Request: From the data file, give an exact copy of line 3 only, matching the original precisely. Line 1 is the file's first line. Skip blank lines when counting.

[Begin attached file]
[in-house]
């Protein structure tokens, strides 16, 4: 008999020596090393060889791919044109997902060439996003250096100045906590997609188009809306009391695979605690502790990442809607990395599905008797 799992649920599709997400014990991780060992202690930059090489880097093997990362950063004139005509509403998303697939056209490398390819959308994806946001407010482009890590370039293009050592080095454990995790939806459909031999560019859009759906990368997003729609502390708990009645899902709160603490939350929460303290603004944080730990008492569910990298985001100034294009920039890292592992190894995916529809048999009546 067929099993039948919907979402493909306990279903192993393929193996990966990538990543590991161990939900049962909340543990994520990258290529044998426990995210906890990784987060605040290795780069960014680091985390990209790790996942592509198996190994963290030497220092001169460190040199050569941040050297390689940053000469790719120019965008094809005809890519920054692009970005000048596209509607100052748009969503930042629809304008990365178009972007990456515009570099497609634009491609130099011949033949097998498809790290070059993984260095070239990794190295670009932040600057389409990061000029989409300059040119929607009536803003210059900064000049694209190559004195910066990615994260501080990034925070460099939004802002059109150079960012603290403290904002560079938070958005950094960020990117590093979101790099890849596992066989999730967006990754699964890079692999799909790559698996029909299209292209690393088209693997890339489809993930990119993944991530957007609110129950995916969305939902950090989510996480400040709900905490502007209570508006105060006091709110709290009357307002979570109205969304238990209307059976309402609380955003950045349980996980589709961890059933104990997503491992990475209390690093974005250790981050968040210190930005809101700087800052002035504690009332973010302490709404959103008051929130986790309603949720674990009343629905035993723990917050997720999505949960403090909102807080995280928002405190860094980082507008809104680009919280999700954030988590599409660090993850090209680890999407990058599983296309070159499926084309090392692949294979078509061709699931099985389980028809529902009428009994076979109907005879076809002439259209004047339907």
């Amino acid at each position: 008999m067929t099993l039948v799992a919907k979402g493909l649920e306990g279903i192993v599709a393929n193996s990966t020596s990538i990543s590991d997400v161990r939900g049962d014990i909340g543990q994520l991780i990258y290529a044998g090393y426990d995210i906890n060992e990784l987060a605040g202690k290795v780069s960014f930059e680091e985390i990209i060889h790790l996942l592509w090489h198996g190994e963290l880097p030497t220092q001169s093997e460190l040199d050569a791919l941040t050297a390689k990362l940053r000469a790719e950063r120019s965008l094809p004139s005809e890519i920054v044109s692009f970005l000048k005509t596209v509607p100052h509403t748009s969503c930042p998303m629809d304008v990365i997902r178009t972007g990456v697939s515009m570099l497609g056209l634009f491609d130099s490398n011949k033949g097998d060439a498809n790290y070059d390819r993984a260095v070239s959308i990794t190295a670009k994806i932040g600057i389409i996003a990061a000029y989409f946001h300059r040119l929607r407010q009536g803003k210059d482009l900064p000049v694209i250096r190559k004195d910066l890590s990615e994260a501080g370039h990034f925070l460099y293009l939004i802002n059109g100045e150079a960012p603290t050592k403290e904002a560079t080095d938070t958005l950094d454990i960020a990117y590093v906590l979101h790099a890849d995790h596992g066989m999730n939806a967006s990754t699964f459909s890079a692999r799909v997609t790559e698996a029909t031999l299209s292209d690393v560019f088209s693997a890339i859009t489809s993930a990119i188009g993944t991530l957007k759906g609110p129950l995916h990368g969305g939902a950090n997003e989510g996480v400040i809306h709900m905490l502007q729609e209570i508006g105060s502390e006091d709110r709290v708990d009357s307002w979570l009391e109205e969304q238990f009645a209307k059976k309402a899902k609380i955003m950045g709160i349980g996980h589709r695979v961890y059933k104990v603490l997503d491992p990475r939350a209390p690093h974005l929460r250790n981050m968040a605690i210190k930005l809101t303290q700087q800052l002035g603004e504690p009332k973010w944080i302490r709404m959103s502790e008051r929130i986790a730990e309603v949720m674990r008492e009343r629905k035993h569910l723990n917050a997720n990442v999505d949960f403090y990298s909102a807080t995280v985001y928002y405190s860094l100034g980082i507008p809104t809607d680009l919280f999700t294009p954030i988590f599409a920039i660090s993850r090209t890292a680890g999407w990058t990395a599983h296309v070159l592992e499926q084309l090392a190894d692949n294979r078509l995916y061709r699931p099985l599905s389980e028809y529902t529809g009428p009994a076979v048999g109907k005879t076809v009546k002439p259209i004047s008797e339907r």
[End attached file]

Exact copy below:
């Amino acid at each position: 008999m067929t099993l039948v799992a919907k979402g493909l649920e306990g279903i192993v599709a393929n193996s990966t020596s990538i990543s590991d997400v161990r939900g049962d014990i909340g543990q994520l991780i990258y290529a044998g090393y426990d995210i906890n060992e990784l987060a605040g202690k290795v780069s960014f930059e680091e985390i990209i060889h790790l996942l592509w090489h198996g190994e963290l880097p030497t220092q001169s093997e460190l040199d050569a791919l941040t050297a390689k990362l940053r000469a790719e950063r120019s965008l094809p004139s005809e890519i920054v044109s692009f970005l000048k005509t596209v509607p100052h509403t748009s969503c930042p998303m629809d304008v990365i997902r178009t972007g990456v697939s515009m570099l497609g056209l634009f491609d130099s490398n011949k033949g097998d060439a498809n790290y070059d390819r993984a260095v070239s959308i990794t190295a670009k994806i932040g600057i389409i996003a990061a000029y989409f946001h300059r040119l929607r407010q009536g803003k210059d482009l900064p000049v694209i250096r190559k004195d910066l890590s990615e994260a501080g370039h990034f925070l460099y293009l939004i802002n059109g100045e150079a960012p603290t050592k403290e904002a560079t080095d938070t958005l950094d454990i960020a990117y590093v906590l979101h790099a890849d995790h596992g066989m999730n939806a967006s990754t699964f459909s890079a692999r799909v997609t790559e698996a029909t031999l299209s292209d690393v560019f088209s693997a890339i859009t489809s993930a990119i188009g993944t991530l957007k759906g609110p129950l995916h990368g969305g939902a950090n997003e989510g996480v400040i809306h709900m905490l502007q729609e209570i508006g105060s502390e006091d709110r709290v708990d009357s307002w979570l009391e109205e969304q238990f009645a209307k059976k309402a899902k609380i955003m950045g709160i349980g996980h589709r695979v961890y059933k104990v603490l997503d491992p990475r939350a209390p690093h974005l929460r250790n981050m968040a605690i210190k930005l809101t303290q700087q800052l002035g603004e504690p009332k973010w944080i302490r709404m959103s502790e008051r929130i986790a730990e309603v949720m674990r008492e009343r629905k035993h569910l723990n917050a997720n990442v999505d949960f403090y990298s909102a807080t995280v985001y928002y405190s860094l100034g980082i507008p809104t809607d680009l919280f999700t294009p954030i988590f599409a920039i660090s993850r090209t890292a680890g999407w990058t990395a599983h296309v070159l592992e499926q084309l090392a190894d692949n294979r078509l995916y061709r699931p099985l599905s389980e028809y529902t529809g009428p009994a076979v048999g109907k005879t076809v009546k002439p259209i004047s008797e339907r």